It is now Christmas day and many of the top free agents are still available including names such as Yu Darvish, Eric Hosmer and J.D. Martinez. The sluggish pace of the market is a result of a few factors, the first couple being Shohei Otani’s posting and
shortstop new owner Derek Jeter’s dismantling of the Miami Marlins. With the majority of the MLB contending for the services of Otani and/or Giancarlo Stanton, free agents have had to be patient for these dominos to fall before teams turned their attention to their likeness. However, now that these two stars have found new homes with the Angels and Yankees respectively, one would imagine that the market would have picked up pace. Instead, negotiations have continued at a slow clip, with the only notable signings coming in the form of SS Zack Cosart (Angels, 3 years/$38 million) and 1B Carlos Santana (Phillies, 3 years/$60 million).
For comparison, last year at this time, the majority of major free agents had already been signed, but teams are being more patient this time around opting to build their teams through trades and top prospects, while they wait out the demands of players’ agents. This can largely be attributed to last year’s Collective Bargaining Agreement which has discouraged larger market teams from going over the luxury tax line of $197 million by increasing the penalty for consecutive years of spending overage. This modification was put in place with the intention of making the league more competitive, which makes sense, because it is admittedly hard for a team like the Milwaukee Brewers to be considered on the same playing field with a payroll of $63 million when going up against the LA Dodgers with a payroll exceeding $240 million. In turn, these big market teams are curbing their traditional heavy spending methods in an effort to get beneath that 197 million-dollar threshold – and it’s working. Despite six teams (Dodgers, Yankees, Red Sox, Tigers, Cubs, and Giants) paying the luxury tax last year, all but the Red Sox seem positioned to avoid the penalty in 2018.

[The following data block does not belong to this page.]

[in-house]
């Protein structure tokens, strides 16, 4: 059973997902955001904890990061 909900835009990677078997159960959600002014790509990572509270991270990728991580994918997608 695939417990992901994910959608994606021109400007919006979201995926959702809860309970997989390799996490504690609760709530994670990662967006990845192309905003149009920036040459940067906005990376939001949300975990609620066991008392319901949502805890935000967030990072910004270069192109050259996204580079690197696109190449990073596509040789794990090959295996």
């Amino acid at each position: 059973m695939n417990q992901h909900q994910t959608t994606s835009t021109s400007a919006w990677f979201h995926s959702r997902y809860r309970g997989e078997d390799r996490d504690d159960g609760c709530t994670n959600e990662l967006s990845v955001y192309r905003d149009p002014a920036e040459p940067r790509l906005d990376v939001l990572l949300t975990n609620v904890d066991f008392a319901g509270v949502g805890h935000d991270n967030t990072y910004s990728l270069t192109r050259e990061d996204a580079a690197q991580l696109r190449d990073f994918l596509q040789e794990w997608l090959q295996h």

So what does that mean for this free agent class? Well, for starters, there is less money to go around and that is especially bad news when two of the top free agent hitters, J.D. Martinez and Eric Hosmer, have Scott Boras as their agent. As his reputation affirms, Boras is seeking multi-year deals worth big money for his prized players – seven years and $200 million plus – to be exact. He has dubbed J.D. Martinez the “King Kong of Slug” and Eric Hosmer as the elite talent that will take a team to “Playoffville.” While Boras’ demands are likely farfetched (especially in this year’s market), it is not hard to imagine that he will produce the offseason’s largest contracts in these two players. What will make his job harder this year however, is the new CBA, which is limiting teams’ willingness to get into bidding wars – the very thing that allows him to reel in the crazy contracts his clients dream of.
The reality is that Martinez and Hosmer will likely sign for far less than the 7 year, 200 million dollar benchmark that Boras has established, but even when they do, what’s next for the rest of the free agent crop? The usual suspects that can be counted on to make a least one major splash each year are scrambling to get under the $197 million threshold. Is someone like 3B Mike Moustakas, who is coming off a productive .272/38-homer year, supposed to get a 100 million dollar contract from the Tampa Bay Rays? Or the Oakland Athletics to sign Jake Arietta to a multi-year deal? These are good players that will find new homes one way or another, but as the offseason drags into January they are going to have to temper their expectations as the reality of a new MLB market sets in.
As the calendar flips to 2018, one of either Boras or the teams with which he’s negotiating will have to blink at some point and contracts for the Hosmer/Martinez slugging duo will get done. After a couple months of waiting, this will finally set the market for the offseason and for better or worse, determine the earning capacities of remaining free agents. However, until then, the rest of the league will be waiting and watching as teams and agents alike adapt to the complexities that the new CBA has introduced to the 2017-2018 offseason.